Rewind 2014: Most active VC firms

26 December, 2016

Venture capital (VC) firms in India ran helter-skelter to ink deals after a few strategic exits in 2013 opened up the liquidity window and validated the opportunity to not just invest but make money out of backing Indian startups. Indeed, all the top five most active VC firms in the country last year sewed close to 

one-and-a-half-dozen deals, including a few abroad, as per data collated by VCCEdge, the data research platform of VCCircle.

The listing below takes a look only at the most active VC firms by the number of deals struck last year as many transactions involved club deals with multiple investors and typically the breakup of the money invested in was not disclosed. It, however, does not include some transactions where Indian ventures raised PE funding round with participation of some of these VC firms.

Moreover, it includes some deals where Indian VC firms invested in entirely overseas firms. It also counts multiple investment rounds by the same VC in the same portfolio firm as separate transactions.

In particular, the list of top five VC firms by deal volume saw Sequoia climbing up the ranks to take the pole position ahead of last year’s leader Blume Ventures.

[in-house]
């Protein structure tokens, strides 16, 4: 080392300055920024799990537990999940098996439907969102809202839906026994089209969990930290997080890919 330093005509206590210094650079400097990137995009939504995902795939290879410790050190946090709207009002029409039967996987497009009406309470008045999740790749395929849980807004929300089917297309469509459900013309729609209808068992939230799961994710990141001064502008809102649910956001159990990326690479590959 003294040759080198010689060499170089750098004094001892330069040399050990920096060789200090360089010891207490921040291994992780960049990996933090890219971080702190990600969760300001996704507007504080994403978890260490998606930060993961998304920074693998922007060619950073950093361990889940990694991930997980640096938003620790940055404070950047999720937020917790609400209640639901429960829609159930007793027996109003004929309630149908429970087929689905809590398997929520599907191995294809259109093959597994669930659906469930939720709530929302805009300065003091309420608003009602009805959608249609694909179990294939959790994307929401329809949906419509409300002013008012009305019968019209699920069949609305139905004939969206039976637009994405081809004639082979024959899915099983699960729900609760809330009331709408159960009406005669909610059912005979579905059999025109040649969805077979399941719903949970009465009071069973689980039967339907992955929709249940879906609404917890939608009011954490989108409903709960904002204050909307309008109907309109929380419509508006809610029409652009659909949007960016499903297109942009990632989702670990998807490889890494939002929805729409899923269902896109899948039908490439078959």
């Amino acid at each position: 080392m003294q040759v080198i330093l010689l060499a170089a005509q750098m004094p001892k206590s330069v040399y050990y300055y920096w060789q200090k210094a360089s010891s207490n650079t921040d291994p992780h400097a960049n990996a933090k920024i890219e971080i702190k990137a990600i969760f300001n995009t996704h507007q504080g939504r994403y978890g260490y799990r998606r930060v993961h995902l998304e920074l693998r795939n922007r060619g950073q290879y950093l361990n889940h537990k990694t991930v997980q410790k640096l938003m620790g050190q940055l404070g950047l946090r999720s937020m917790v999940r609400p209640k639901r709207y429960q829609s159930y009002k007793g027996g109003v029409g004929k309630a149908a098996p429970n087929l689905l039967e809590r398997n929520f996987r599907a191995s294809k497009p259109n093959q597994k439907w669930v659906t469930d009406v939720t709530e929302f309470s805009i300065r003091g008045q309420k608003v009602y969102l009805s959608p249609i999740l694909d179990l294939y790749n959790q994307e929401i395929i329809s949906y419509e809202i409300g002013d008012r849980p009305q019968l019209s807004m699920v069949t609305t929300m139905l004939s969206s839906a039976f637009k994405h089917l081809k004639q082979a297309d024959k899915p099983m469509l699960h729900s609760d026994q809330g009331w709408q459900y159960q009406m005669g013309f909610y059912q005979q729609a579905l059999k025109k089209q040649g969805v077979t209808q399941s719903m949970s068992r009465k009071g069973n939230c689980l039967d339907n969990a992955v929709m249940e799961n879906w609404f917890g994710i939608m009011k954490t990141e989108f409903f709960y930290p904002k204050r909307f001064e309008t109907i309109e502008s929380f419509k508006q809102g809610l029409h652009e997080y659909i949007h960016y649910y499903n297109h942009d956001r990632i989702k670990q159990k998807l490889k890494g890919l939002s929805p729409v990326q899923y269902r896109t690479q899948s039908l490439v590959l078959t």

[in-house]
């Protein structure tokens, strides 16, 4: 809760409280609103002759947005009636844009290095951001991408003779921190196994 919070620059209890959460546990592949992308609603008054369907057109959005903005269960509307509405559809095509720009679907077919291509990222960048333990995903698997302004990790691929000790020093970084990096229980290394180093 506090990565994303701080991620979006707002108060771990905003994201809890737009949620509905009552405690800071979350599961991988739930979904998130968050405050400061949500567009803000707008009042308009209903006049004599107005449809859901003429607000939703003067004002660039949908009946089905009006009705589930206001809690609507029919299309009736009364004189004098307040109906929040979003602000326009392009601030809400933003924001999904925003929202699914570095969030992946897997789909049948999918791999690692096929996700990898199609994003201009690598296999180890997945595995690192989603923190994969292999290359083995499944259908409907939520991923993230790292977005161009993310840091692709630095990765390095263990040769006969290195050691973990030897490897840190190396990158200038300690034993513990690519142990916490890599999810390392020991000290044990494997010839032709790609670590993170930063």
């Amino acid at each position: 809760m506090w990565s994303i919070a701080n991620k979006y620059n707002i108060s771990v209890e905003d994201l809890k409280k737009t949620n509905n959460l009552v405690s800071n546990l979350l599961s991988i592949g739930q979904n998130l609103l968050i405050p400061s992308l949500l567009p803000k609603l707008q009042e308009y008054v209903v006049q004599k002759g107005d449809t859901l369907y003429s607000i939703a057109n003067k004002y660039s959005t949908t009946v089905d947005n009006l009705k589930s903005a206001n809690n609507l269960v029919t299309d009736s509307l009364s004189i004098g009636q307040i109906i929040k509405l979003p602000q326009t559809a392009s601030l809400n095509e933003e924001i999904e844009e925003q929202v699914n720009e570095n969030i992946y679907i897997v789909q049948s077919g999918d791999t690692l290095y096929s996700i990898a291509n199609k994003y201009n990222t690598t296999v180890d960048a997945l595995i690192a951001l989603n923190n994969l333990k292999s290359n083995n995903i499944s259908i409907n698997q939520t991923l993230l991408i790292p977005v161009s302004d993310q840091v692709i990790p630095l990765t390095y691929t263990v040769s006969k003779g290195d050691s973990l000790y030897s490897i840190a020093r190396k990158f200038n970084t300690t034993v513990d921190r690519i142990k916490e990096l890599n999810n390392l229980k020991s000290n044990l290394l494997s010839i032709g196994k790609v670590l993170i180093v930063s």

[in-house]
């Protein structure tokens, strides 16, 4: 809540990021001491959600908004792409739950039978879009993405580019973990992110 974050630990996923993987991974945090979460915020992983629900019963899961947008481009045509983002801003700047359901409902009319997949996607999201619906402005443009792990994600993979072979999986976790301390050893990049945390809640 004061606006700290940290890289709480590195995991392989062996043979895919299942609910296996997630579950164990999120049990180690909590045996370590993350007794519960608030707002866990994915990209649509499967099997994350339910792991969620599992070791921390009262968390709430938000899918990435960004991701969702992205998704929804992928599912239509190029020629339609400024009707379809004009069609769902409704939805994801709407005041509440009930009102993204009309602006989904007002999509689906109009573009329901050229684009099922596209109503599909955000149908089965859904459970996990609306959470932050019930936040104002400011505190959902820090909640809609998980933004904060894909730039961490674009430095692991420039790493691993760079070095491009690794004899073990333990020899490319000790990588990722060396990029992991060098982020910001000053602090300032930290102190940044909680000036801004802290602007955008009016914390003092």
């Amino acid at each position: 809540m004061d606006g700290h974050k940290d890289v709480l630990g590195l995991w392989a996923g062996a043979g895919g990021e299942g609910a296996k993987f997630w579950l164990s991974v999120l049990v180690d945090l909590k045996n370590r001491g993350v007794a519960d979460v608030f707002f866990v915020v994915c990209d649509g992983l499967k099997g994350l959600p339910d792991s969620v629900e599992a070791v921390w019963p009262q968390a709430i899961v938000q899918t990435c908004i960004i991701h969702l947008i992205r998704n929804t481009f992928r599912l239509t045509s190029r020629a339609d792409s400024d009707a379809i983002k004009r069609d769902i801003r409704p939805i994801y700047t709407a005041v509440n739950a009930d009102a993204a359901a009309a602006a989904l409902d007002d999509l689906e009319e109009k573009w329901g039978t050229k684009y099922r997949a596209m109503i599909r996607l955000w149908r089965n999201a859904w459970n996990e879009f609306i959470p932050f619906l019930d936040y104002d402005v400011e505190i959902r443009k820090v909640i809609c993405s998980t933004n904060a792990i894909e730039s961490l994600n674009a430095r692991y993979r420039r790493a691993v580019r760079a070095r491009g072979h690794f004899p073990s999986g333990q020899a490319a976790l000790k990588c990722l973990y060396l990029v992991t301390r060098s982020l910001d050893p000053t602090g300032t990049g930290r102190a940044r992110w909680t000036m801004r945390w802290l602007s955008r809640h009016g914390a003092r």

Those missed the top five list but were just behind in the list include Kalaari Capital, Matrix Partners, Tiger Global and Intel Capital.

Here is a look at the most active VC firms of the year:

Sequoia Capital – 25 deals

Sequoia Capital has been one of the most consistent and prolific VC firms in India over the past many years and last year was no exception. It maintained its focus on consumer internet and other technology companies and also clocked several exits. Besides its investments in Indian ventures, it backed Singapore’s Carousell, Indonesian e-com marketplace Tokopedia and Swedish venture TrueCaller.

Sequoia invested in firms like Fashionandyou, Zomato, Olacabs, Knowlarity, Capillary, ZoomCar, Druva Software, Octro, Tinyowl, Grofers and Akosha among others in the tech space. In the non-tech field it backed names like Koye Pharma and Indigo Paints among others.

Four of its portfolio companies – What’s On India, Bubbly, Dexetra and Sourcebits –  were acquired in strategic deals. It also harvested some of the gains of one its biggest successful investments when it part-exited from local business classifieds firm JustDial. It scored over 30x on its original investment in 2009.

Blume Ventures – 19 

Seed-stage fund Blume Ventures has been the most aggressive early stage investor since 2011, leading the charts consistently, but slipped to the number 2 spot last year. This was not because it slowed down its own investments but simply due to far more aggressive moves by Sequoia. Indeed, Blume struck almost the same number of deals as the previous year as it came close to exhausting the corpus of Rs 100 crore from its maiden fund. Even though the size of its investments is relatively smaller compared with other funds on the list, it has been consistently closing new deals.